I'm glad I could pinpoint the problem :D -- a communication protocol is needed to get these programs working together.

For the specific details, it'd help to know how much access you have to the disparate programs in C/C++/Java/lisp/et cetera.  If they exist as GUIs, I'd look for an API or library.  If you wrote them yourself, you might want to see about creating libraries/DLLs/API from them.  If all else fails, you can modify the code (in each language) to use my favorite college kludge -- message passing via file.  (a program creates a file that is periodically read by another program.  it sucks, but it works for most instances except when it's being written at the same time as it's being read).

As for computer interfacing, if you have a master program that runs on the computer and does the higher-level functions (face/voice/et cetera), you can put the laptop on top of your robot (or keep it separate and connect via wireless XBee serial link), and use the serial link to talk to the microcontroller/microcontrollers.   I could probably draft a PDF with better detail if this step is fuzzy.  The serial communications should be pretty standard in Perl, Python, C++, C, Java or other languages.  If you cannot write a program that does serial communications and also call APIs/libraries/DLLs, you might want to try Python or Visual Basic tutorials (last time I did this was in Visual Basic 6.0), since I know it can be done in Visual Basic 6.0 (calling a DLL API and also talking to a serial port).  If serial is too difficult on your particular configuration, there may be an  API available for some USB-to-I2C or USB-to-Serial interface like a LabJack (whose API I've used before).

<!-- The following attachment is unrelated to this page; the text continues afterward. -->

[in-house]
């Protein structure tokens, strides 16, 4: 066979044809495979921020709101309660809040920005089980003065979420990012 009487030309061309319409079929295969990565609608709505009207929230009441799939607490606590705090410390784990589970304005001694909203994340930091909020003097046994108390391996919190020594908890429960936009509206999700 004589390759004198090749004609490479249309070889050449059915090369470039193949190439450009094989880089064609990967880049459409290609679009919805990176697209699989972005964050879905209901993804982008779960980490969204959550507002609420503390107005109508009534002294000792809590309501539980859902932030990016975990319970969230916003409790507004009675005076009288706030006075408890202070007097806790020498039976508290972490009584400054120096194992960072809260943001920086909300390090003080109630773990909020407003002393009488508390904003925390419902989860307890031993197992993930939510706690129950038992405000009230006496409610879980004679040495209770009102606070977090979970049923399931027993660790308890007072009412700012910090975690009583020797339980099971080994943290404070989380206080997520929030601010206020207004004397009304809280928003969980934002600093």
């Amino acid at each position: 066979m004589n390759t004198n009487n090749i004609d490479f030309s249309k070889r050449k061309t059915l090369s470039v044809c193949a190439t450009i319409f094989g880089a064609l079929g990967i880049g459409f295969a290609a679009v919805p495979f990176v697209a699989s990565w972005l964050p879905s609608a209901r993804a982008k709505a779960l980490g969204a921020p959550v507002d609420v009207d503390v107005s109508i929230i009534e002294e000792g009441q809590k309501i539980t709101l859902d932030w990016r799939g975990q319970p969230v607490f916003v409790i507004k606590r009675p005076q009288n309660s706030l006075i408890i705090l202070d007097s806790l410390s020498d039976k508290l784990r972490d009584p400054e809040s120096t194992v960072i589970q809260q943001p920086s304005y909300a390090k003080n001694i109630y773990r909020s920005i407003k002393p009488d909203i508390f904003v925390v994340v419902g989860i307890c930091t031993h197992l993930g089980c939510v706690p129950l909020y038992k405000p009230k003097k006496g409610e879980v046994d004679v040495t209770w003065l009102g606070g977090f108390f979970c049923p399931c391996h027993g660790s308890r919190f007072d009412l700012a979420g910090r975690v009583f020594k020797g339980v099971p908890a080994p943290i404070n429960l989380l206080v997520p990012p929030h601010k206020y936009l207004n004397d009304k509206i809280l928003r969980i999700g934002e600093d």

Tying all the elements together requires some work on each of the higher-level functions so that they can communicate via an API.  Also, you'll probably need to create a program to coordinate the various tasks among the APIs.  There may be better methods of doing this that could even allow different computers to communicate (with or without a giant network of DB-9 serial cables, e.g. TCP/IP?).

sorry for the writing style -- it's a "brain dump" and I hope some of it helps.  Does any of this sound like it'd work for your specific application/operating system?


API - http://en.wikipedia.org/wiki/Application_programming_interface

I don't know what an API is. Also, i do not know how to make a .dll file. I see them all the time in windows.Most of the programs run from GUIs like the chatterbox program.


MMC,  The good news is that learning to use an API is cheap, and you can put it on your resume.  If you have MSVC (my version is 6.0) I can probably find a tutorial, otherwise there may be ways of writing it in Python or something.  You may want to search for "[Program X] API", "[Program X] SDK" or search your software's "help" file or documentation (some programs tell you how to script functions from your command prompt or the Windows API) -- look under "Programmers Reference" if the section is there near the end of the document or as an Appendix.  I think you'll need the API to get Software X and Software Y and Serial Port Z to work together. 

If you publish more detail about the software (names at least) after you search for the "API" or "SDK", then folks like me (or someone better at API-wrangling) could maybe write some pseudocode for coordinating the communications.